The services sector, including online businesses, accounted for more than 51 per cent of Nigeria’s Gross Domestic Product by the end of December 2014, according to findings from a study published by The Africa Report.
The report illustrated that the two previous mainstays of the nation’s economy, agriculture and oil, made up just 37 per cent.
It noted that online businesses had grown “massively” in the country because the financing ecosystems for young technology companies were better developed now than a few years ago.
Results from The Africa Report research showed that a substantial percentage of Nigerian start-ups in the last three to four years sought grants from indigenous foundations such as the Tony Elumelu Foundation.
“They (foundations) may give you up to $5,000 on fairly punitive terms – rights of first refusal on future rounds of equity financing, for example,” it stated.
It added that once a tech start-up almost had a product or service that was ready to be rolled out, there was the Lagos Angel Network, which could bring funding of $30,000 to $50,000, adding, “Beyond that, you have accelerators and early-stage venture funds to get to $200,000 to $300,000.”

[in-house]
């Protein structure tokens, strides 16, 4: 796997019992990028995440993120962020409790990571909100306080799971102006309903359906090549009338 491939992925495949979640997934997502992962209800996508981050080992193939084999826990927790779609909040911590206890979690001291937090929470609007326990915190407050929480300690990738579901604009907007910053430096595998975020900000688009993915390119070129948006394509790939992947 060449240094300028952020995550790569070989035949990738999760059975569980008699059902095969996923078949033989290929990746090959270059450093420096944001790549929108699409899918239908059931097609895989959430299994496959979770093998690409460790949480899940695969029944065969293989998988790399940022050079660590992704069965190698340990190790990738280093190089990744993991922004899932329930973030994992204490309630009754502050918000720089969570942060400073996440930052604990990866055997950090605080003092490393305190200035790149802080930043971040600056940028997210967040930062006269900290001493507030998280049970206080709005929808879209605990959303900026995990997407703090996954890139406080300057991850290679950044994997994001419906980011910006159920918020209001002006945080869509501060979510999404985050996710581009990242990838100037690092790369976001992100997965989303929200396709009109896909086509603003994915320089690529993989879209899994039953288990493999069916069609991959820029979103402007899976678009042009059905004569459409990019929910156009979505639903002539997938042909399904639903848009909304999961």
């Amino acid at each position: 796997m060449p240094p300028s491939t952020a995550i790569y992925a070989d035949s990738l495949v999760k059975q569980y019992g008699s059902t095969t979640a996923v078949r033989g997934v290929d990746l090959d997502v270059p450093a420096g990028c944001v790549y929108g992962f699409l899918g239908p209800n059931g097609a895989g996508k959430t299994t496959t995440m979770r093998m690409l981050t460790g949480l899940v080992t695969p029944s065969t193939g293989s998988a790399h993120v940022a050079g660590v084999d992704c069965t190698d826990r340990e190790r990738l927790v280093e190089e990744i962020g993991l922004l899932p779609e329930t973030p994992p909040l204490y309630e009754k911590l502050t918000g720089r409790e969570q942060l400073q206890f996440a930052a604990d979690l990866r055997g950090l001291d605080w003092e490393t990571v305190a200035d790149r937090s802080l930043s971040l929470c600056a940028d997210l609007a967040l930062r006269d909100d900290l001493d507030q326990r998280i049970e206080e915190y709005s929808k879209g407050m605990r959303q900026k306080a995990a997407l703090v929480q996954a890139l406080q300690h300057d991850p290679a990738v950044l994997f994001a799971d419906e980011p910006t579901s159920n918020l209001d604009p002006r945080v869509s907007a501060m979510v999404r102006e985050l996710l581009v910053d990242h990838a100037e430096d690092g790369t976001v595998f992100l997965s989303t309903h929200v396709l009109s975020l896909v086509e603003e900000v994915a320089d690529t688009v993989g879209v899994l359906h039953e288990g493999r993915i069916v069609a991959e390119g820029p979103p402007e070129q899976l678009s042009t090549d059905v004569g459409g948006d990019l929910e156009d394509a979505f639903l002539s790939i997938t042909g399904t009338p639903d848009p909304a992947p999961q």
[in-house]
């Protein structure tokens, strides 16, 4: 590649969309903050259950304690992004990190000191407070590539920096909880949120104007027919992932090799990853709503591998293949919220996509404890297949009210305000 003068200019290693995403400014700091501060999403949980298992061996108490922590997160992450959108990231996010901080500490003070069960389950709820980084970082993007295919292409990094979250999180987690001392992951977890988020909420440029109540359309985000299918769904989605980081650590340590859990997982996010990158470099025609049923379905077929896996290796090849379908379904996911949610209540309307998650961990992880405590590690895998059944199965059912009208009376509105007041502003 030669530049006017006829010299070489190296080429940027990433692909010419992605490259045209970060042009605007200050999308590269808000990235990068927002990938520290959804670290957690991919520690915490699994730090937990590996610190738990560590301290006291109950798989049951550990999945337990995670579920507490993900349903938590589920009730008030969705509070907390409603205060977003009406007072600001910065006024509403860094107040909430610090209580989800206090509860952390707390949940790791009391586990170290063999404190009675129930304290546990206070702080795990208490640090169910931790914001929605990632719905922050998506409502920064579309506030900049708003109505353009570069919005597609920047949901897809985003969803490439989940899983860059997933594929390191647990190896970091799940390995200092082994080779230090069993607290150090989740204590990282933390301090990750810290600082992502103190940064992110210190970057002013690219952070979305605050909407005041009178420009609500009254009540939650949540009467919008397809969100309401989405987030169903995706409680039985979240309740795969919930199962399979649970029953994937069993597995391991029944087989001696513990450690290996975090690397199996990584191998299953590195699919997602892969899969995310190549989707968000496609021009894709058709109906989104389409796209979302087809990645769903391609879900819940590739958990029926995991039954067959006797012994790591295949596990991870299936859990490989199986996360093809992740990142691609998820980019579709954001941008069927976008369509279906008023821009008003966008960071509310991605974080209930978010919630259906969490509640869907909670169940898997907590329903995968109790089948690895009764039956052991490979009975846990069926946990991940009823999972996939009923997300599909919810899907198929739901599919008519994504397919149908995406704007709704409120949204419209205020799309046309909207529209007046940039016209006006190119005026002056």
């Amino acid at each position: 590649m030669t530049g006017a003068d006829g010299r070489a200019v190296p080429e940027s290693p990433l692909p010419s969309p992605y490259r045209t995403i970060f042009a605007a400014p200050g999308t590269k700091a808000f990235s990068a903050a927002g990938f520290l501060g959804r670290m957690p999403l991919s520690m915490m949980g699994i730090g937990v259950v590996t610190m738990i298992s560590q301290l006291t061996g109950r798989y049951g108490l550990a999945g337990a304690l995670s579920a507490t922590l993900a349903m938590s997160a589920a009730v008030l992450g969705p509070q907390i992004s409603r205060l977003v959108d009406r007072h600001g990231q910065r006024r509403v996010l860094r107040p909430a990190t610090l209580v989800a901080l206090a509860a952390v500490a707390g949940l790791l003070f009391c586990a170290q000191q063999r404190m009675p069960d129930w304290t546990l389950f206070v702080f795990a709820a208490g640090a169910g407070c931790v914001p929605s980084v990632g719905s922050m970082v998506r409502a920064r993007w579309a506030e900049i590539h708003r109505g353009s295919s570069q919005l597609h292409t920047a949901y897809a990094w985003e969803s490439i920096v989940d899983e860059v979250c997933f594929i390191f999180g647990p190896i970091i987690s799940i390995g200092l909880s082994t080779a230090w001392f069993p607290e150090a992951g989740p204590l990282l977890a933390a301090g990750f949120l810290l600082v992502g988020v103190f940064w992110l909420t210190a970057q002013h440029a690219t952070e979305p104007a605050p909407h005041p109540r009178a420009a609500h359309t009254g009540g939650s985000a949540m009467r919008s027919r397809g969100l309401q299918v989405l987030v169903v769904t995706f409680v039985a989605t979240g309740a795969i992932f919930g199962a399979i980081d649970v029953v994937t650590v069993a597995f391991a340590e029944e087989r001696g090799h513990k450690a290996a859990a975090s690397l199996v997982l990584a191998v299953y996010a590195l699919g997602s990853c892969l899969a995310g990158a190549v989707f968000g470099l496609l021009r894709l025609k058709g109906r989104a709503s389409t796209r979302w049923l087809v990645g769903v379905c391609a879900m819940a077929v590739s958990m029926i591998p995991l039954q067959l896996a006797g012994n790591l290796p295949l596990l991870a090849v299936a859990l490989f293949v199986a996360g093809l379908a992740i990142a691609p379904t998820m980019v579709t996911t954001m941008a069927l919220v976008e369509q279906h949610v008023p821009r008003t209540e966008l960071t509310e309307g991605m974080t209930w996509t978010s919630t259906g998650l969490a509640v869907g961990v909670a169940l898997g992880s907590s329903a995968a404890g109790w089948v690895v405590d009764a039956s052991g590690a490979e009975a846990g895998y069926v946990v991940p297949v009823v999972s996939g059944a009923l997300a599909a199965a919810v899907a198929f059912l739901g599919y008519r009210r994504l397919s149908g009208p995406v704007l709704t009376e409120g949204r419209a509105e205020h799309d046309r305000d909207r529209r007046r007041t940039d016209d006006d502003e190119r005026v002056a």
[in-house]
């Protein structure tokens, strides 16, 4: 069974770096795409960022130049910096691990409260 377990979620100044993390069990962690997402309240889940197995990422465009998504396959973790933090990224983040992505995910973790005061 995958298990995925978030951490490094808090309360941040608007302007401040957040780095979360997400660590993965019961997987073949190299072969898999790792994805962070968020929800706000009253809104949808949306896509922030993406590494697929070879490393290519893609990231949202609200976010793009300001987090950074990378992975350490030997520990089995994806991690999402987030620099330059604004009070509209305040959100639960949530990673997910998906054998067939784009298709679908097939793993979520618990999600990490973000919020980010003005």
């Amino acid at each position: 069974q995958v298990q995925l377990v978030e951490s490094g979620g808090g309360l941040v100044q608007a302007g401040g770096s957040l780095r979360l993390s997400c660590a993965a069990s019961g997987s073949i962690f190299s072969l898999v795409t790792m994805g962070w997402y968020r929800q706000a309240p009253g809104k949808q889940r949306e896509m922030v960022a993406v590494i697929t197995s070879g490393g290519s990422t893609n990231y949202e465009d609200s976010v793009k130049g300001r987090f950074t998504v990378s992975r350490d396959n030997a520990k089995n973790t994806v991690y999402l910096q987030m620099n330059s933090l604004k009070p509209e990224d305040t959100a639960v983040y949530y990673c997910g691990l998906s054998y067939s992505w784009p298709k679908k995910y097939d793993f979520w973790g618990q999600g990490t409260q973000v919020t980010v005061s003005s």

A partner at Adlevo Capital, which invests in technology companies in Nigeria, Folabi Esan, said, “And once you get to the million-dollar range, you get players like us.
“We do $20m to $30 deals, with co-investors, putting in around $5m to $7m of our own. Beyond that, you reach the realm of the large private-equity funds such as Actis or Emerging Capital Partners.”
There has been a rise of successful technology companies in Nigeria. Jumia, an e-commerce service, was founded in 2012. It now sells about 50,000 products and has 100,000 visitors per day, and employs 500 people.